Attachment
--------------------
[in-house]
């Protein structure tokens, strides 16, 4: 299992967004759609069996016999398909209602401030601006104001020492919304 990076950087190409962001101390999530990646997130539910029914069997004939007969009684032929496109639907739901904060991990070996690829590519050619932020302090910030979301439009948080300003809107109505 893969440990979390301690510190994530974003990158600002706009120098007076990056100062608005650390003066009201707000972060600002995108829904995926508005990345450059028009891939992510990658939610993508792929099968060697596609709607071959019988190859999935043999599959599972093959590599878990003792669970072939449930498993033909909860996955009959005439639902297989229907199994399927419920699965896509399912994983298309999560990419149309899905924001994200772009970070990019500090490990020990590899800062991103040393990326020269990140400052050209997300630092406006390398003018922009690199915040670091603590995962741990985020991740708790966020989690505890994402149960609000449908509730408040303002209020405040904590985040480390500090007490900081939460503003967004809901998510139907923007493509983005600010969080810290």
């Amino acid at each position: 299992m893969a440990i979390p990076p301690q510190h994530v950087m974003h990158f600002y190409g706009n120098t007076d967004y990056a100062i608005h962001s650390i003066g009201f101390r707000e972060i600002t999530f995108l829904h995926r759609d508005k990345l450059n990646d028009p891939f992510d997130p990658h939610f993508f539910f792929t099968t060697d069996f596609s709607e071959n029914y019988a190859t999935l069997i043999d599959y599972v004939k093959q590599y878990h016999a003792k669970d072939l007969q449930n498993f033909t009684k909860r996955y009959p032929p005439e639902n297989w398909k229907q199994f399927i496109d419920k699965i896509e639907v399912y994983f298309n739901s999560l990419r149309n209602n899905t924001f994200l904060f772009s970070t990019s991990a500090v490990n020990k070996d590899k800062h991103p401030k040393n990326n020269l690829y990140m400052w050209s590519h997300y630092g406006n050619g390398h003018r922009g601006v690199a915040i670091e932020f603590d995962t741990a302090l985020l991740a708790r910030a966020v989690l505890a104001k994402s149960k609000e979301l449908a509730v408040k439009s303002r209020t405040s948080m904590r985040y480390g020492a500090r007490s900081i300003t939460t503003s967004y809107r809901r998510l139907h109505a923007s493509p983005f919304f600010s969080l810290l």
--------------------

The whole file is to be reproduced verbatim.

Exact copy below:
[in-house]
């Protein structure tokens, strides 16, 4: 299992967004759609069996016999398909209602401030601006104001020492919304 990076950087190409962001101390999530990646997130539910029914069997004939007969009684032929496109639907739901904060991990070996690829590519050619932020302090910030979301439009948080300003809107109505 893969440990979390301690510190994530974003990158600002706009120098007076990056100062608005650390003066009201707000972060600002995108829904995926508005990345450059028009891939992510990658939610993508792929099968060697596609709607071959019988190859999935043999599959599972093959590599878990003792669970072939449930498993033909909860996955009959005439639902297989229907199994399927419920699965896509399912994983298309999560990419149309899905924001994200772009970070990019500090490990020990590899800062991103040393990326020269990140400052050209997300630092406006390398003018922009690199915040670091603590995962741990985020991740708790966020989690505890994402149960609000449908509730408040303002209020405040904590985040480390500090007490900081939460503003967004809901998510139907923007493509983005600010969080810290």
């Amino acid at each position: 299992m893969a440990i979390p990076p301690q510190h994530v950087m974003h990158f600002y190409g706009n120098t007076d967004y990056a100062i608005h962001s650390i003066g009201f101390r707000e972060i600002t999530f995108l829904h995926r759609d508005k990345l450059n990646d028009p891939f992510d997130p990658h939610f993508f539910f792929t099968t060697d069996f596609s709607e071959n029914y019988a190859t999935l069997i043999d599959y599972v004939k093959q590599y878990h016999a003792k669970d072939l007969q449930n498993f033909t009684k909860r996955y009959p032929p005439e639902n297989w398909k229907q199994f399927i496109d419920k699965i896509e639907v399912y994983f298309n739901s999560l990419r149309n209602n899905t924001f994200l904060f772009s970070t990019s991990a500090v490990n020990k070996d590899k800062h991103p401030k040393n990326n020269l690829y990140m400052w050209s590519h997300y630092g406006n050619g390398h003018r922009g601006v690199a915040i670091e932020f603590d995962t741990a302090l985020l991740a708790r910030a966020v989690l505890a104001k994402s149960k609000e979301l449908a509730v408040k439009s303002r209020t405040s948080m904590r985040y480390g020492a500090r007490s900081i300003t939460t503003s967004y809107r809901r998510l139907h109505a923007s493509p983005f919304f600010s969080l810290l």